Study and develop tillage practices and timing of tillage for incorporation of cover crop plant material that will enhance nutrient availability and yield for the next crop

Project Overview

Project Type: Farmer/Rancher
Funds awarded in 2009: $5,990.00
Projected End Date: 12/31/2011
Region: North Central
State: Ohio
Project Coordinator:

Annual Reports


  • Agronomic: corn, soybeans


  • Crop Production: cover crops, organic fertilizers
  • Education and Training: demonstration, farmer to farmer, on-farm/ranch research
  • Production Systems: agroecosystems, organic agriculture
  • Soil Management: green manures, soil analysis, soil microbiology, soil chemistry

    Proposal summary:

    Plant nutrition is becoming more and more expensive. Ray [Ray Rawson of Farwell, Michigan] and I have noticed in the last few years that in some cases we get a nice plant response and yield response to tillage that mixes green plant residue into the top few inches of soil along with plenty of air. This response seems to be enhanced if another aeration type shallow tillage is performed a few days later. We have done lab studies and have found a substantial increase in Mycorhizal colonization and a substantial increase in plant available nitrogen. Plants come up quicker, are taller, stems are thicker, roots are thicker and deeper, and yields are improved. These results have been, until recently, unplanned and unexpected but are documented. We believe that when green plant material is shallow incorporated with plenty of air in soils with plenty of beneficial biology, soil biology almost immediately begins to convert the material into plant available nutrition. When another aeration treatment is done a few days later we believe the added oxygen causes a burst of biologic growth which speeds and enhances the biologic conversion of nutrition. This enhancement of plant and crop growth seems to remain a benefit for the remainder of the season. Kimpel Farms has twice found the yield of corn more than double in a small part of a field where deep cultivation (2 inches) for weed control was done very early after corn emergence. In one case we stopped because we believed we were covering too much corn and in the other case it was much too wet. In both cases the whole field was cultivated a few days later. Weed control was very similar. Yield difference was very significant. In soybeans we had a situation where we were incorporating weeds with a dyna-drive at an angle to the field rows when we broke down. We came back to the field approx. 10 days later and went over the whole field 2 times and planted that day. It was very obvious the entire season where incorporation was done earlier the plants were bigger in all ways and yield increased. Rawson Farms incorporated some heavy clover on part of a field and killed the field with chemicals on the remainder. No herbicide was used on the area with the residue incorporated. Soil tests revealed that the area with incorporated clover had enough nitrogen for 150+ bu corn while the area burned down with herbicide had 1/3 that much nitrogen. We plan to use various kinds of cover crops including rye, wheat, clover, sweet clover, ryegrass, oats, buckwheat and others. We will also be using combinations of species. The fall and spring season will determine which species will be planted. Various implements will be used for incorporation including field cultivator, dyna-drive, aerator, and others. Various timing of tillage will be tested from planting immediately after initial incorporation to 2 or 3 tillage operations several days apart prior to planting. A quality beneficial microbe soil addition will be used as a variable.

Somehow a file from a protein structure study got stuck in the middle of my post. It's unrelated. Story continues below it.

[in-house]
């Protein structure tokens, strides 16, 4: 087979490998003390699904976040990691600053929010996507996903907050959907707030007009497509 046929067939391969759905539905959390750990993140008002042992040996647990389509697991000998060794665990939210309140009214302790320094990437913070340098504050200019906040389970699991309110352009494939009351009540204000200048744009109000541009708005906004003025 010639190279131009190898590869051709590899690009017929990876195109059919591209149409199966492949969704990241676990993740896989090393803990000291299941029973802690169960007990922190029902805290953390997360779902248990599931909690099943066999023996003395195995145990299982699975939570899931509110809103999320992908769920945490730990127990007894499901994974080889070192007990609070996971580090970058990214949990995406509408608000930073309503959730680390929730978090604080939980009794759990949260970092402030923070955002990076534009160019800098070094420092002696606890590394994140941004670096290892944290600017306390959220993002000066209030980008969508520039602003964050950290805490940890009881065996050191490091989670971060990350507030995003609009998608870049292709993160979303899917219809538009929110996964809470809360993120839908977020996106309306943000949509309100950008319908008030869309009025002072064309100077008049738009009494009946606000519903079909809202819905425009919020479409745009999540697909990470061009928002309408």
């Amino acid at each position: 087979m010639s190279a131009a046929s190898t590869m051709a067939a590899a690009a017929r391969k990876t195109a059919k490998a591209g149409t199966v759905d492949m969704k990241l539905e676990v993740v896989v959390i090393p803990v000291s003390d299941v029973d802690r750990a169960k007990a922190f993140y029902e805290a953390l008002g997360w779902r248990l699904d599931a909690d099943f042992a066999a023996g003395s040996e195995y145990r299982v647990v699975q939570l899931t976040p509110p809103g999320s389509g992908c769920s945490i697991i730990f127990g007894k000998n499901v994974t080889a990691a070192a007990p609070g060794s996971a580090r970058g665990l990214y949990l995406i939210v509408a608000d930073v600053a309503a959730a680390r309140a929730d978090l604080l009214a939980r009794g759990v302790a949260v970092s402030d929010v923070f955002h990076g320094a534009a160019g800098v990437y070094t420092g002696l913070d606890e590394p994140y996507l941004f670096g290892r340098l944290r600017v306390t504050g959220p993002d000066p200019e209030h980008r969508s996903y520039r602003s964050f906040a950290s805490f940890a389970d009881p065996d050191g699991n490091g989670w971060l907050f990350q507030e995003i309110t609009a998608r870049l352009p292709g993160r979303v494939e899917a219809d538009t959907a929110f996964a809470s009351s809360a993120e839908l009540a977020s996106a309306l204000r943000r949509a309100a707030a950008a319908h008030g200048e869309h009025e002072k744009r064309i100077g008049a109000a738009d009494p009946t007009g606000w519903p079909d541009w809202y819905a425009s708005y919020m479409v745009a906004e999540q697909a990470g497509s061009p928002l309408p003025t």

Any opinions, findings, conclusions, or recommendations expressed in this publication are those of the author(s) and do not necessarily reflect the view of the U.S. Department of Agriculture or SARE.